Here’s the progression for teaching dogs to sit automatically for food and for making sit fun. When we teach this behavior we work on exercises that help the owners focus on the various aspects of the exercise. We break exercises down into segments that help train owners to 1) deliver the treat quickly and all the way to the dog’s mouth, 2) deliver the treat with the right timing, 3) deliver with correct body posture, 4) move their body quickly enough and just the right distance to keep the dog focused and having fun. Subtle difference in posture and how the owners move will make a world of difference in the dog’s response.
To train dogs to control their excitement and emotions in all situations owners must consistently practice the “say please by sitting” in all situations where dogs should be polite. Here, this owner trains her children to pet Ryder only when he’s sitting. If you have a puppy or full grown dog who likes to jump it’s a good idea to teach him that jumping causes you to remove your attention by standing as still as a pole whereas sitting leads to the petting and praise he wants. (See Perfect Puppy in 7 Days for step-by-step photoillustrated instructions).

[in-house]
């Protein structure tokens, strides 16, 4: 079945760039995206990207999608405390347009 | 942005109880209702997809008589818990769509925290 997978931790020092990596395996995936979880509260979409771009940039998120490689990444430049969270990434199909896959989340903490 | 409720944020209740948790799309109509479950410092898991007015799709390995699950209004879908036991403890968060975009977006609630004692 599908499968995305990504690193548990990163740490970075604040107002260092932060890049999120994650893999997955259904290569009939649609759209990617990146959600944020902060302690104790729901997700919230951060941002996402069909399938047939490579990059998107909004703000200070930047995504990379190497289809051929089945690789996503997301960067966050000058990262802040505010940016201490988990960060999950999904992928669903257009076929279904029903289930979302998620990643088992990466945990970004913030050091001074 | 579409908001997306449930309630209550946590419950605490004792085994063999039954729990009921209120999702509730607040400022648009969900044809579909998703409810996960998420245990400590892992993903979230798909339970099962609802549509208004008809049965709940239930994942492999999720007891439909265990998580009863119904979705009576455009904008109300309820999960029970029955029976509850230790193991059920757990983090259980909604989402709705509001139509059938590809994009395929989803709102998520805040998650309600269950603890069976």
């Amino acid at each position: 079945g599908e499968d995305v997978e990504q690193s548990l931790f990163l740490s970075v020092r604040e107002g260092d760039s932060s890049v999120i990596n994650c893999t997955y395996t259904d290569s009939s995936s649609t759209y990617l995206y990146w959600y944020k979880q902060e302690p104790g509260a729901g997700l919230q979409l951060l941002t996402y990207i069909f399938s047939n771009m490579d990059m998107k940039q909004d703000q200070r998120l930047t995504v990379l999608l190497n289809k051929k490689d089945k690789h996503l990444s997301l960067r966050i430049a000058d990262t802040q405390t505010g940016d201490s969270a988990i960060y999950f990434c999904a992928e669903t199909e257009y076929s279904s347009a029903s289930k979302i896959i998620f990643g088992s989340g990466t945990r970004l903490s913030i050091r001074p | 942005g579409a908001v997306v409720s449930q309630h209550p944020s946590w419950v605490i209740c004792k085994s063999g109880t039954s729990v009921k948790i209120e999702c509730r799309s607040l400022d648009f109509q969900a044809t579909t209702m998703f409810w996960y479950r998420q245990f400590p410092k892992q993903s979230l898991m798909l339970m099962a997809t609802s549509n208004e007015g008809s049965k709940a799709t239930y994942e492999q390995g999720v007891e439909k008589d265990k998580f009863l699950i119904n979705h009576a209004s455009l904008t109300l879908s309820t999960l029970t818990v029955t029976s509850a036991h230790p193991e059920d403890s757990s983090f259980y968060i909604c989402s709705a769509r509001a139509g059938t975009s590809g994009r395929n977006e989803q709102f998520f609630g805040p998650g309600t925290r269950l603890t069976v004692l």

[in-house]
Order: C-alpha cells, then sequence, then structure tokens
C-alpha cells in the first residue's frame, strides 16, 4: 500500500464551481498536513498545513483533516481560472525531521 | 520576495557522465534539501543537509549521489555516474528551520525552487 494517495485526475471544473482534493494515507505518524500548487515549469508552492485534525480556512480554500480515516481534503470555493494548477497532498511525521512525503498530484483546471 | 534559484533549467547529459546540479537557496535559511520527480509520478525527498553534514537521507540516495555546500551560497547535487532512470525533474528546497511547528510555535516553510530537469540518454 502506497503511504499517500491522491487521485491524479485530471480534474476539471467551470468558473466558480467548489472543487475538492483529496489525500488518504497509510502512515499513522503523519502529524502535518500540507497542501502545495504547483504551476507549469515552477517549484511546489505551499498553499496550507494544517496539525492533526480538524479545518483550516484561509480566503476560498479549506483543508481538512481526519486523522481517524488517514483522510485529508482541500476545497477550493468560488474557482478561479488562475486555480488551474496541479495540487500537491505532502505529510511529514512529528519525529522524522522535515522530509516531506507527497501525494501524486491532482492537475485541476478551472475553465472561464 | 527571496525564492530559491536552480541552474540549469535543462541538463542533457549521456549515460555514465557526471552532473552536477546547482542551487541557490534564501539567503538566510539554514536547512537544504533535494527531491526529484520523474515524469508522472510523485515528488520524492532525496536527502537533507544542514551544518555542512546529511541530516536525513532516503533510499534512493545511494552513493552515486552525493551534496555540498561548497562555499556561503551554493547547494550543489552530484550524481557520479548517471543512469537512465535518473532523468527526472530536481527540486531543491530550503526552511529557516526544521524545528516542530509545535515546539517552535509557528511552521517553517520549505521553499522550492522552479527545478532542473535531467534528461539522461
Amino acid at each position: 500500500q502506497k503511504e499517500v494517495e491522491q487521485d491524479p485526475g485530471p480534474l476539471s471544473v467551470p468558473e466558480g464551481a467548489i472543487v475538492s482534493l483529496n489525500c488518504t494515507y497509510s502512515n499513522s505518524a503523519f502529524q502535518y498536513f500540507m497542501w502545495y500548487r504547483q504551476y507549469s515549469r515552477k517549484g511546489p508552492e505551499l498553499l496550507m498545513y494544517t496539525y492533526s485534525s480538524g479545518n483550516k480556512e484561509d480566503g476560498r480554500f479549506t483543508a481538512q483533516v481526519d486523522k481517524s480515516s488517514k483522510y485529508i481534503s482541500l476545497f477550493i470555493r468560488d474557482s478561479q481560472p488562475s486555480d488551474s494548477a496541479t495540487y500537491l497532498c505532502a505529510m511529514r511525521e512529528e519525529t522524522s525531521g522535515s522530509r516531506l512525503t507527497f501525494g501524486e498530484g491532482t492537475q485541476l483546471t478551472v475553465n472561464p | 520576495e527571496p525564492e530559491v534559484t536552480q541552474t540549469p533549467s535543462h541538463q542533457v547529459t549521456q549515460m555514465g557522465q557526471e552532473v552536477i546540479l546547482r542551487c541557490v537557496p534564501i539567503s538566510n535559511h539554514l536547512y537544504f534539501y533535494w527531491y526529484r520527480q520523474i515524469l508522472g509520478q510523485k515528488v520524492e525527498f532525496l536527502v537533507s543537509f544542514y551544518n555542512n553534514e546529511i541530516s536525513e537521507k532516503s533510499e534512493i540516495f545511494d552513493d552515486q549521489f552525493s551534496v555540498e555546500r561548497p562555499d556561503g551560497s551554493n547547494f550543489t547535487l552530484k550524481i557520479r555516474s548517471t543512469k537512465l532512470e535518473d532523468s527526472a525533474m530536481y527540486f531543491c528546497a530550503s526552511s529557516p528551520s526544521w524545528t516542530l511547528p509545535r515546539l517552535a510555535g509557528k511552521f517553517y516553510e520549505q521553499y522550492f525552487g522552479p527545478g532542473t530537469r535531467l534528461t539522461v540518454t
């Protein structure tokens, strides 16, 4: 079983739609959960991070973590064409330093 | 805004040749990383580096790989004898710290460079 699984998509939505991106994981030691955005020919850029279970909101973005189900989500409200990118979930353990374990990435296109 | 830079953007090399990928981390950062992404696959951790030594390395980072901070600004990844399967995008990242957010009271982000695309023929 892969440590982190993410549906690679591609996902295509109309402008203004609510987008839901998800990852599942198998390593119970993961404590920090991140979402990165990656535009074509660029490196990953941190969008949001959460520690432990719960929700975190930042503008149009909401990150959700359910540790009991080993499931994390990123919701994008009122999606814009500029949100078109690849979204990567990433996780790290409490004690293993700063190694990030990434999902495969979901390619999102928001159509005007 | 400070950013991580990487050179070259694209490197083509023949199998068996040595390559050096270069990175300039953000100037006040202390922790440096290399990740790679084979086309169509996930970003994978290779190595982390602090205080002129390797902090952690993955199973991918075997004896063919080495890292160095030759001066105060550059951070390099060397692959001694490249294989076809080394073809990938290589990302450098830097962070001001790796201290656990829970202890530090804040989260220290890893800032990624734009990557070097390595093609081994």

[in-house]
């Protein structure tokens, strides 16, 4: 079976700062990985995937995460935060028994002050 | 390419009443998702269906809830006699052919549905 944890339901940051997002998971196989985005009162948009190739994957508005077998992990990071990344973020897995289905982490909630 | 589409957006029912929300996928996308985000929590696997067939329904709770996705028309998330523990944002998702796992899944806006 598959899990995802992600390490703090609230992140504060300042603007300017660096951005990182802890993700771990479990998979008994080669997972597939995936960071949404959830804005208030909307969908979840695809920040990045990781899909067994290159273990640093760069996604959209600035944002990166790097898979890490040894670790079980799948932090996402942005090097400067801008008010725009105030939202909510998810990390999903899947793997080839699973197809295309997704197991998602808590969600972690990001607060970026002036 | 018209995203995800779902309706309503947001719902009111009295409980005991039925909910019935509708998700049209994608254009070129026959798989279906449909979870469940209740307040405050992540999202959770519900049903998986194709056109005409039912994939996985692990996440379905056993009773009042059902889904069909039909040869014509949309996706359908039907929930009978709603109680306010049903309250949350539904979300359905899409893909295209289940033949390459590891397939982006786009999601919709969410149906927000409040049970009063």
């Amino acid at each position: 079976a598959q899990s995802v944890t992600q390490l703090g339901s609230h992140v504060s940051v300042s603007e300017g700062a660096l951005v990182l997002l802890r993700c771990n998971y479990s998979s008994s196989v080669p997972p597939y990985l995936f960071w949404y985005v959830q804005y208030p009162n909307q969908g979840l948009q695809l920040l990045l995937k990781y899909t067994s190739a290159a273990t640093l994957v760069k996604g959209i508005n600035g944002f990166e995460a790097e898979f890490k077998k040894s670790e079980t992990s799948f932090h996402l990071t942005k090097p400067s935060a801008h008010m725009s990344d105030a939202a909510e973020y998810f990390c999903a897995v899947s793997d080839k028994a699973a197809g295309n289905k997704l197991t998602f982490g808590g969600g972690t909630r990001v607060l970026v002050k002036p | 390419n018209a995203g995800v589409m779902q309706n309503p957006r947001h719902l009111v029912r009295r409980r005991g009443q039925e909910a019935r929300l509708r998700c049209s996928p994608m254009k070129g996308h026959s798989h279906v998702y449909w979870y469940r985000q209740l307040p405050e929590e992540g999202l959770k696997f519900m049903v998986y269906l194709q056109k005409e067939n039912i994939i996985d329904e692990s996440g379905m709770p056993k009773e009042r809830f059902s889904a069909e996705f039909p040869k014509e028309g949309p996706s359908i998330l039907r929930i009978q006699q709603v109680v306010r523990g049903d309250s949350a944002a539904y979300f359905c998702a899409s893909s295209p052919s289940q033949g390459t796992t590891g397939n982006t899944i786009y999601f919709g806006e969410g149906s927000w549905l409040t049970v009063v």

Note that this puppy does not particularly like being hugged by the kids. It’s important to make sure this puppy gets lots of treats when the kids are smothering them like this so that the puppy learns to associate this type of handling with good things. It’s also important to make sure the kids limit this type of interaction so that they do not go beyond the dog’s tolerance limit and that they learn more appropriate ways of showing affection. Make sure kids never greet other people’s dogs this way. (See How Kids Should and Should Not Interact with Dogs and Body Language of Fear in Dogs)
Progressing to Come When Called